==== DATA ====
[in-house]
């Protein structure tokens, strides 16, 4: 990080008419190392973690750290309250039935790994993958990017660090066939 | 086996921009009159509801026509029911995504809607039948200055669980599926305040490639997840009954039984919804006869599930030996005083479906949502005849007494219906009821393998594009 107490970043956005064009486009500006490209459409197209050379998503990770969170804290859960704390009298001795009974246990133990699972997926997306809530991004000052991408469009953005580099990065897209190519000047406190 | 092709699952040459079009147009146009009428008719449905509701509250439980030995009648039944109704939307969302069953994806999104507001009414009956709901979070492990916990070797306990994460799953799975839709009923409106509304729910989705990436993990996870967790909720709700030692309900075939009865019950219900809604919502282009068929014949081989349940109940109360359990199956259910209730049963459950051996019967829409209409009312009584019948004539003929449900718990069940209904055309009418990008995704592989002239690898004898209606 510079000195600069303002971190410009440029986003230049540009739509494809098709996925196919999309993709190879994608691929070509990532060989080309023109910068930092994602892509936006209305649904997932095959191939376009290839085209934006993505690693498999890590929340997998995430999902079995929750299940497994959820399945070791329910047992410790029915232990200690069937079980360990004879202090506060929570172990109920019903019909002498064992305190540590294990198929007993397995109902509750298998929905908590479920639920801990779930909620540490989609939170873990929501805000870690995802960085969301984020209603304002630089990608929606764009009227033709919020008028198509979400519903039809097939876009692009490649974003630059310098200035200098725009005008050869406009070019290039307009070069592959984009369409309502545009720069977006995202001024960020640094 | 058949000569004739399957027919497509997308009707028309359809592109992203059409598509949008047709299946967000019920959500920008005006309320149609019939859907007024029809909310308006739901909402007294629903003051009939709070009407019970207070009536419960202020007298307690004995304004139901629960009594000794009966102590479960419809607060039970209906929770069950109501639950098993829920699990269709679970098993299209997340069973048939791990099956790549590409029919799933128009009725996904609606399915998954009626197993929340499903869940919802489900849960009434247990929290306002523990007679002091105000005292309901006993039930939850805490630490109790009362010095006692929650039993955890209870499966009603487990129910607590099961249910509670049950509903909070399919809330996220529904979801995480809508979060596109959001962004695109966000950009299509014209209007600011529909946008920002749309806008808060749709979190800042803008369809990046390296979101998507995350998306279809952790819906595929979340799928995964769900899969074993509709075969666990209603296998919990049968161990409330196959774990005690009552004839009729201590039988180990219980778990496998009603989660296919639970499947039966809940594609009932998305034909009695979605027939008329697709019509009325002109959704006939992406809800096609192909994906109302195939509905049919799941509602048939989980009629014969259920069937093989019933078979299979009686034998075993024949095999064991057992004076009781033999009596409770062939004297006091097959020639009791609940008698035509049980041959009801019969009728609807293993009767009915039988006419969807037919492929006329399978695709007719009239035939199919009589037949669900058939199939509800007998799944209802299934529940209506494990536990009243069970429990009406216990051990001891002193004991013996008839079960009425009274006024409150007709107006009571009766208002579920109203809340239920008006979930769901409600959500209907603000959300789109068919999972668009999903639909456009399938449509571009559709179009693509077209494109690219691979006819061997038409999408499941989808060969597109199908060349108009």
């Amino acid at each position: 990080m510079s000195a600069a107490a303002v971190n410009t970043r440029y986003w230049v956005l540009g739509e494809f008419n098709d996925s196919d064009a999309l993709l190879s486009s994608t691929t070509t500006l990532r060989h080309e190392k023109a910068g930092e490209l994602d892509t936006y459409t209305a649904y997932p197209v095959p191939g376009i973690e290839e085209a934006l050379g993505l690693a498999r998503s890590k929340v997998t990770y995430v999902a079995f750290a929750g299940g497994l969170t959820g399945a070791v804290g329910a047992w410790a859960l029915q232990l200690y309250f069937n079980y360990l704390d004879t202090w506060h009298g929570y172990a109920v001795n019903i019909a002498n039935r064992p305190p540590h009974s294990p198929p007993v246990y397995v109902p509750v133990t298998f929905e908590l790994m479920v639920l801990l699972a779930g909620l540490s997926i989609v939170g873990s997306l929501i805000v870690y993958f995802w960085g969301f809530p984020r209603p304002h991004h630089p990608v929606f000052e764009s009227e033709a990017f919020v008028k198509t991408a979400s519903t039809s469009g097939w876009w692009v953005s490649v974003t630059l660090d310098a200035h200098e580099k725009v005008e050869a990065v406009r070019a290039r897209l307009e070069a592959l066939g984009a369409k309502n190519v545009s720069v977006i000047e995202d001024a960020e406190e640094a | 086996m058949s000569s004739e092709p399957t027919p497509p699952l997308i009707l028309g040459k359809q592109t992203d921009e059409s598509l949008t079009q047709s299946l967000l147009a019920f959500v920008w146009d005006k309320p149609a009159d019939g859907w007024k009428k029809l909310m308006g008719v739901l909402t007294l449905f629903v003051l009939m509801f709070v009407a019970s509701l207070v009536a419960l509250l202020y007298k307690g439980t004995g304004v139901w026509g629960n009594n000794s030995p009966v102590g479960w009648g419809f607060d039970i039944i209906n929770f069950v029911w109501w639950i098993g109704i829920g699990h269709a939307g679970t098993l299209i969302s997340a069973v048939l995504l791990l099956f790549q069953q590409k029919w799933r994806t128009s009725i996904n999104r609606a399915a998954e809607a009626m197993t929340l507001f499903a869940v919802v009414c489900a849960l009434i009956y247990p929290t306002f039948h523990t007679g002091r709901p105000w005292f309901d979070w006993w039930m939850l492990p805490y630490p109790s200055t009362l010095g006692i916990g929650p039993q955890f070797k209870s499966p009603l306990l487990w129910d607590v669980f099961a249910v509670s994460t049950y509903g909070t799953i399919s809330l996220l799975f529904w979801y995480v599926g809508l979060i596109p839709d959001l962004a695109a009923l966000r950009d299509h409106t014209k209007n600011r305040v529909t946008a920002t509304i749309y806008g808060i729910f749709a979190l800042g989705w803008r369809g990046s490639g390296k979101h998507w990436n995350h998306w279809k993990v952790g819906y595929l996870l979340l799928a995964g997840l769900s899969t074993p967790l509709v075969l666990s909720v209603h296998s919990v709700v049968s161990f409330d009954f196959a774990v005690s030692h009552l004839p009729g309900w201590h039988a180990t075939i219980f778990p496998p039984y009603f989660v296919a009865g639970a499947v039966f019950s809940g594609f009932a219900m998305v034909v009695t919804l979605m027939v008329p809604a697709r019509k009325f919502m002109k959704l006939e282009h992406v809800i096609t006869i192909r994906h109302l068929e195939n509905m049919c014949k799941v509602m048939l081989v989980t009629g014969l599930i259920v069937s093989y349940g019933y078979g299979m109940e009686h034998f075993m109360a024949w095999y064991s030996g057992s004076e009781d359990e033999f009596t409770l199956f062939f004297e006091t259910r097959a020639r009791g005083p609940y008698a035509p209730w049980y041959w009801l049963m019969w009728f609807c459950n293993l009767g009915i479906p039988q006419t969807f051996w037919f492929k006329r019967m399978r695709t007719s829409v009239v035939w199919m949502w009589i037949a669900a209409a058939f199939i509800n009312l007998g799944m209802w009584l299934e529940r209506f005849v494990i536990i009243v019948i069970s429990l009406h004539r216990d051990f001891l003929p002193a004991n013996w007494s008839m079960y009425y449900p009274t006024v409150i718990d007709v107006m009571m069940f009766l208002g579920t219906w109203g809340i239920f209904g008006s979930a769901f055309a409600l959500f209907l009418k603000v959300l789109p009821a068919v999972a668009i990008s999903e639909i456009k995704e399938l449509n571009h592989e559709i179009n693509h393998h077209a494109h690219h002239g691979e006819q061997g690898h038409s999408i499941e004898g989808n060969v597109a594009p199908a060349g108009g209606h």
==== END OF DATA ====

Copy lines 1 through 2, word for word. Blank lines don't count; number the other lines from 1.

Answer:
[in-house]
């Protein structure tokens, strides 16, 4: 990080008419190392973690750290309250039935790994993958990017660090066939 | 086996921009009159509801026509029911995504809607039948200055669980599926305040490639997840009954039984919804006869599930030996005083479906949502005849007494219906009821393998594009 107490970043956005064009486009500006490209459409197209050379998503990770969170804290859960704390009298001795009974246990133990699972997926997306809530991004000052991408469009953005580099990065897209190519000047406190 | 092709699952040459079009147009146009009428008719449905509701509250439980030995009648039944109704939307969302069953994806999104507001009414009956709901979070492990916990070797306990994460799953799975839709009923409106509304729910989705990436993990996870967790909720709700030692309900075939009865019950219900809604919502282009068929014949081989349940109940109360359990199956259910209730049963459950051996019967829409209409009312009584019948004539003929449900718990069940209904055309009418990008995704592989002239690898004898209606 510079000195600069303002971190410009440029986003230049540009739509494809098709996925196919999309993709190879994608691929070509990532060989080309023109910068930092994602892509936006209305649904997932095959191939376009290839085209934006993505690693498999890590929340997998995430999902079995929750299940497994959820399945070791329910047992410790029915232990200690069937079980360990004879202090506060929570172990109920019903019909002498064992305190540590294990198929007993397995109902509750298998929905908590479920639920801990779930909620540490989609939170873990929501805000870690995802960085969301984020209603304002630089990608929606764009009227033709919020008028198509979400519903039809097939876009692009490649974003630059310098200035200098725009005008050869406009070019290039307009070069592959984009369409309502545009720069977006995202001024960020640094 | 058949000569004739399957027919497509997308009707028309359809592109992203059409598509949008047709299946967000019920959500920008005006309320149609019939859907007024029809909310308006739901909402007294629903003051009939709070009407019970207070009536419960202020007298307690004995304004139901629960009594000794009966102590479960419809607060039970209906929770069950109501639950098993829920699990269709679970098993299209997340069973048939791990099956790549590409029919799933128009009725996904609606399915998954009626197993929340499903869940919802489900849960009434247990929290306002523990007679002091105000005292309901006993039930939850805490630490109790009362010095006692929650039993955890209870499966009603487990129910607590099961249910509670049950509903909070399919809330996220529904979801995480809508979060596109959001962004695109966000950009299509014209209007600011529909946008920002749309806008808060749709979190800042803008369809990046390296979101998507995350998306279809952790819906595929979340799928995964769900899969074993509709075969666990209603296998919990049968161990409330196959774990005690009552004839009729201590039988180990219980778990496998009603989660296919639970499947039966809940594609009932998305034909009695979605027939008329697709019509009325002109959704006939992406809800096609192909994906109302195939509905049919799941509602048939989980009629014969259920069937093989019933078979299979009686034998075993024949095999064991057992004076009781033999009596409770062939004297006091097959020639009791609940008698035509049980041959009801019969009728609807293993009767009915039988006419969807037919492929006329399978695709007719009239035939199919009589037949669900058939199939509800007998799944209802299934529940209506494990536990009243069970429990009406216990051990001891002193004991013996008839079960009425009274006024409150007709107006009571009766208002579920109203809340239920008006979930769901409600959500209907603000959300789109068919999972668009999903639909456009399938449509571009559709179009693509077209494109690219691979006819061997038409999408499941989808060969597109199908060349108009």